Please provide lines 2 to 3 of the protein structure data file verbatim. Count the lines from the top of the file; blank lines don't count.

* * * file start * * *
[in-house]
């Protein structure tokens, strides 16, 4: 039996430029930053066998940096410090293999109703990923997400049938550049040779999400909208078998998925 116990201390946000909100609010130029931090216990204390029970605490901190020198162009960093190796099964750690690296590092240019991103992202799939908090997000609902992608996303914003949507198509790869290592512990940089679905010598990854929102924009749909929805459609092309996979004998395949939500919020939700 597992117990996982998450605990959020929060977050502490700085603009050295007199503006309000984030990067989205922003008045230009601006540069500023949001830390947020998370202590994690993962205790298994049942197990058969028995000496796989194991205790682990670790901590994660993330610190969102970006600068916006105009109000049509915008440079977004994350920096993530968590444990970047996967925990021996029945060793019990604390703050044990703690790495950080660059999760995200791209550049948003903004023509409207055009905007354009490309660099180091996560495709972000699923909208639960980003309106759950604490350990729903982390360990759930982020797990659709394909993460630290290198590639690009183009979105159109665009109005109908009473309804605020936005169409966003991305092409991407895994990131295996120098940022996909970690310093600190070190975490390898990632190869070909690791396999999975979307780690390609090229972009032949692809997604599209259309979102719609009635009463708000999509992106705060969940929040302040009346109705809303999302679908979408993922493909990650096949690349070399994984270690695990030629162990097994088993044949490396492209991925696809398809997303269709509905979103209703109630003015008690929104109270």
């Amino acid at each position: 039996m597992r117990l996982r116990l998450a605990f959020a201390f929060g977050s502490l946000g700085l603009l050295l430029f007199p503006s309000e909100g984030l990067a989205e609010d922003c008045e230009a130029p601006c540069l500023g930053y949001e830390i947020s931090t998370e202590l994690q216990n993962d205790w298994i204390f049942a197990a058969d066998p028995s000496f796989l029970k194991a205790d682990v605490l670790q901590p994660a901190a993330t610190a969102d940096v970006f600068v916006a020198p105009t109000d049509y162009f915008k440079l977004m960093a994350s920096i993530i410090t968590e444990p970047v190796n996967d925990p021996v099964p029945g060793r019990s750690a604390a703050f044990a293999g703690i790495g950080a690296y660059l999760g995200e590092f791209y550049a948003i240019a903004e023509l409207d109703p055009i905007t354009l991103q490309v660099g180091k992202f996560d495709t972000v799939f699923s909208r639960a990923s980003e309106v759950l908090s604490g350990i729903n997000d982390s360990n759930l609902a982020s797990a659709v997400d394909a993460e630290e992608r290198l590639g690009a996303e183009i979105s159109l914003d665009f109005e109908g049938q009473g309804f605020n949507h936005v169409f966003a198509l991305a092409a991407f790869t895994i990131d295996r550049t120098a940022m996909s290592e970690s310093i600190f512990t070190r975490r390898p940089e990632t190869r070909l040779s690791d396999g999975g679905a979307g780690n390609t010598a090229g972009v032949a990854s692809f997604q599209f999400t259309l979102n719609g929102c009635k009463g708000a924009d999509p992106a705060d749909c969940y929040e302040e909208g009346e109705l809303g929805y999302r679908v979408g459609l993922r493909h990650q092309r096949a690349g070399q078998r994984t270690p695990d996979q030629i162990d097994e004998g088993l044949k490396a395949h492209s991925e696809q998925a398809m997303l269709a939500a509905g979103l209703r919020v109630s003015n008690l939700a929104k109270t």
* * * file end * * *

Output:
């Protein structure tokens, strides 16, 4: 039996430029930053066998940096410090293999109703990923997400049938550049040779999400909208078998998925 116990201390946000909100609010130029931090216990204390029970605490901190020198162009960093190796099964750690690296590092240019991103992202799939908090997000609902992608996303914003949507198509790869290592512990940089679905010598990854929102924009749909929805459609092309996979004998395949939500919020939700 597992117990996982998450605990959020929060977050502490700085603009050295007199503006309000984030990067989205922003008045230009601006540069500023949001830390947020998370202590994690993962205790298994049942197990058969028995000496796989194991205790682990670790901590994660993330610190969102970006600068916006105009109000049509915008440079977004994350920096993530968590444990970047996967925990021996029945060793019990604390703050044990703690790495950080660059999760995200791209550049948003903004023509409207055009905007354009490309660099180091996560495709972000699923909208639960980003309106759950604490350990729903982390360990759930982020797990659709394909993460630290290198590639690009183009979105159109665009109005109908009473309804605020936005169409966003991305092409991407895994990131295996120098940022996909970690310093600190070190975490390898990632190869070909690791396999999975979307780690390609090229972009032949692809997604599209259309979102719609009635009463708000999509992106705060969940929040302040009346109705809303999302679908979408993922493909990650096949690349070399994984270690695990030629162990097994088993044949490396492209991925696809398809997303269709509905979103209703109630003015008690929104109270």
């Amino acid at each position: 039996m597992r117990l996982r116990l998450a605990f959020a201390f929060g977050s502490l946000g700085l603009l050295l430029f007199p503006s309000e909100g984030l990067a989205e609010d922003c008045e230009a130029p601006c540069l500023g930053y949001e830390i947020s931090t998370e202590l994690q216990n993962d205790w298994i204390f049942a197990a058969d066998p028995s000496f796989l029970k194991a205790d682990v605490l670790q901590p994660a901190a993330t610190a969102d940096v970006f600068v916006a020198p105009t109000d049509y162009f915008k440079l977004m960093a994350s920096i993530i410090t968590e444990p970047v190796n996967d925990p021996v099964p029945g060793r019990s750690a604390a703050f044990a293999g703690i790495g950080a690296y660059l999760g995200e590092f791209y550049a948003i240019a903004e023509l409207d109703p055009i905007t354009l991103q490309v660099g180091k992202f996560d495709t972000v799939f699923s909208r639960a990923s980003e309106v759950l908090s604490g350990i729903n997000d982390s360990n759930l609902a982020s797990a659709v997400d394909a993460e630290e992608r290198l590639g690009a996303e183009i979105s159109l914003d665009f109005e109908g049938q009473g309804f605020n949507h936005v169409f966003a198509l991305a092409a991407f790869t895994i990131d295996r550049t120098a940022m996909s290592e970690s310093i600190f512990t070190r975490r390898p940089e990632t190869r070909l040779s690791d396999g999975g679905a979307g780690n390609t010598a090229g972009v032949a990854s692809f997604q599209f999400t259309l979102n719609g929102c009635k009463g708000a924009d999509p992106a705060d749909c969940y929040e302040e909208g009346e109705l809303g929805y999302r679908v979408g459609l993922r493909h990650q092309r096949a690349g070399q078998r994984t270690p695990d996979q030629i162990d097994e004998g088993l044949k490396a395949h492209s991925e696809q998925a398809m997303l269709a939500a509905g979103l209703r919020v109630s003015n008690l939700a929104k109270t």